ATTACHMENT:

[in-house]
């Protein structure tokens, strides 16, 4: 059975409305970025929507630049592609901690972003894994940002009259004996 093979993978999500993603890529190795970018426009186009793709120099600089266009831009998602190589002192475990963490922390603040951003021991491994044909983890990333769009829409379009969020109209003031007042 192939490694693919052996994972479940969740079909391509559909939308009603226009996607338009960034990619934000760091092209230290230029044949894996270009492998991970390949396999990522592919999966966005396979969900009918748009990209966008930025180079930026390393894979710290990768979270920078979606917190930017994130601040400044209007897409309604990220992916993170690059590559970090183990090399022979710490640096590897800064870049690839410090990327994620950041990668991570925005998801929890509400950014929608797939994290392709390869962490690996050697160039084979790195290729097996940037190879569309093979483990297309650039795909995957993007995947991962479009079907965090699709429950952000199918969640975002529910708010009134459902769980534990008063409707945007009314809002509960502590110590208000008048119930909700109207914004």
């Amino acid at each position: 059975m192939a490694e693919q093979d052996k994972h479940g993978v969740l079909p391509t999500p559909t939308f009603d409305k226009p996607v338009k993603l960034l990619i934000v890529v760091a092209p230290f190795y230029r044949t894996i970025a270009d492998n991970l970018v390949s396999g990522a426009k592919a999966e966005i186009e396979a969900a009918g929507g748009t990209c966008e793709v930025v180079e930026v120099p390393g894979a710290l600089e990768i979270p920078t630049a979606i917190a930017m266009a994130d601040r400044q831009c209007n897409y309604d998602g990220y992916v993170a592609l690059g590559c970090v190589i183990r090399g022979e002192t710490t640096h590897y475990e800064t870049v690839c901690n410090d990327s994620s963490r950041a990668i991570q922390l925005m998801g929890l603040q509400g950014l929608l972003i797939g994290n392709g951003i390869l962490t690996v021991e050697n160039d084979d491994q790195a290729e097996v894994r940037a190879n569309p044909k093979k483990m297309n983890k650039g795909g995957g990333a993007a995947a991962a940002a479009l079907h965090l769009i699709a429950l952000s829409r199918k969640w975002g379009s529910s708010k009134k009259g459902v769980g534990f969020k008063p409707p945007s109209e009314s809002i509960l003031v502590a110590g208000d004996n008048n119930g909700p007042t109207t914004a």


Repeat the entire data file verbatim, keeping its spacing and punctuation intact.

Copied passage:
[in-house]
């Protein structure tokens, strides 16, 4: 059975409305970025929507630049592609901690972003894994940002009259004996 093979993978999500993603890529190795970018426009186009793709120099600089266009831009998602190589002192475990963490922390603040951003021991491994044909983890990333769009829409379009969020109209003031007042 192939490694693919052996994972479940969740079909391509559909939308009603226009996607338009960034990619934000760091092209230290230029044949894996270009492998991970390949396999990522592919999966966005396979969900009918748009990209966008930025180079930026390393894979710290990768979270920078979606917190930017994130601040400044209007897409309604990220992916993170690059590559970090183990090399022979710490640096590897800064870049690839410090990327994620950041990668991570925005998801929890509400950014929608797939994290392709390869962490690996050697160039084979790195290729097996940037190879569309093979483990297309650039795909995957993007995947991962479009079907965090699709429950952000199918969640975002529910708010009134459902769980534990008063409707945007009314809002509960502590110590208000008048119930909700109207914004």
């Amino acid at each position: 059975m192939a490694e693919q093979d052996k994972h479940g993978v969740l079909p391509t999500p559909t939308f009603d409305k226009p996607v338009k993603l960034l990619i934000v890529v760091a092209p230290f190795y230029r044949t894996i970025a270009d492998n991970l970018v390949s396999g990522a426009k592919a999966e966005i186009e396979a969900a009918g929507g748009t990209c966008e793709v930025v180079e930026v120099p390393g894979a710290l600089e990768i979270p920078t630049a979606i917190a930017m266009a994130d601040r400044q831009c209007n897409y309604d998602g990220y992916v993170a592609l690059g590559c970090v190589i183990r090399g022979e002192t710490t640096h590897y475990e800064t870049v690839c901690n410090d990327s994620s963490r950041a990668i991570q922390l925005m998801g929890l603040q509400g950014l929608l972003i797939g994290n392709g951003i390869l962490t690996v021991e050697n160039d084979d491994q790195a290729e097996v894994r940037a190879n569309p044909k093979k483990m297309n983890k650039g795909g995957g990333a993007a995947a991962a940002a479009l079907h965090l769009i699709a429950l952000s829409r199918k969640w975002g379009s529910s708010k009134k009259g459902v769980g534990f969020k008063p409707p945007s109209e009314s809002i509960l003031v502590a110590g208000d004996n008048n119930g909700p007042t109207t914004a």